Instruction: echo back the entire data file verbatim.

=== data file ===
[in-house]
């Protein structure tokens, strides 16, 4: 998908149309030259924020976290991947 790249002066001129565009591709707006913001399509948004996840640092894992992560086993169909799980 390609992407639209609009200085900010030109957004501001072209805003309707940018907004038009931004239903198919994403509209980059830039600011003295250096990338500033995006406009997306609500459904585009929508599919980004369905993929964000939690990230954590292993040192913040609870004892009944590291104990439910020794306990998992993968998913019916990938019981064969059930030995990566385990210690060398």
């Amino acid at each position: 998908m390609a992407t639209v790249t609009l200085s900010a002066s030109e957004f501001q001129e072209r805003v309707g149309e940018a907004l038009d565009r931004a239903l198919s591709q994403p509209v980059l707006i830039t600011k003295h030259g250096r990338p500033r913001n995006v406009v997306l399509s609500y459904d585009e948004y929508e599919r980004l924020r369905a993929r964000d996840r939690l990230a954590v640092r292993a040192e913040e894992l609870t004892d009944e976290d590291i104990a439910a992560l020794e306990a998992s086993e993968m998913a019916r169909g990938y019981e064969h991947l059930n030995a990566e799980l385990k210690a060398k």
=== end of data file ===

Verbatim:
[in-house]
């Protein structure tokens, strides 16, 4: 998908149309030259924020976290991947 790249002066001129565009591709707006913001399509948004996840640092894992992560086993169909799980 390609992407639209609009200085900010030109957004501001072209805003309707940018907004038009931004239903198919994403509209980059830039600011003295250096990338500033995006406009997306609500459904585009929508599919980004369905993929964000939690990230954590292993040192913040609870004892009944590291104990439910020794306990998992993968998913019916990938019981064969059930030995990566385990210690060398």
């Amino acid at each position: 998908m390609a992407t639209v790249t609009l200085s900010a002066s030109e957004f501001q001129e072209r805003v309707g149309e940018a907004l038009d565009r931004a239903l198919s591709q994403p509209v980059l707006i830039t600011k003295h030259g250096r990338p500033r913001n995006v406009v997306l399509s609500y459904d585009e948004y929508e599919r980004l924020r369905a993929r964000d996840r939690l990230a954590v640092r292993a040192e913040e894992l609870t004892d009944e976290d590291i104990a439910a992560l020794e306990a998992s086993e993968m998913a019916r169909g990938y019981e064969h991947l059930n030995a990566e799980l385990k210690a060398k």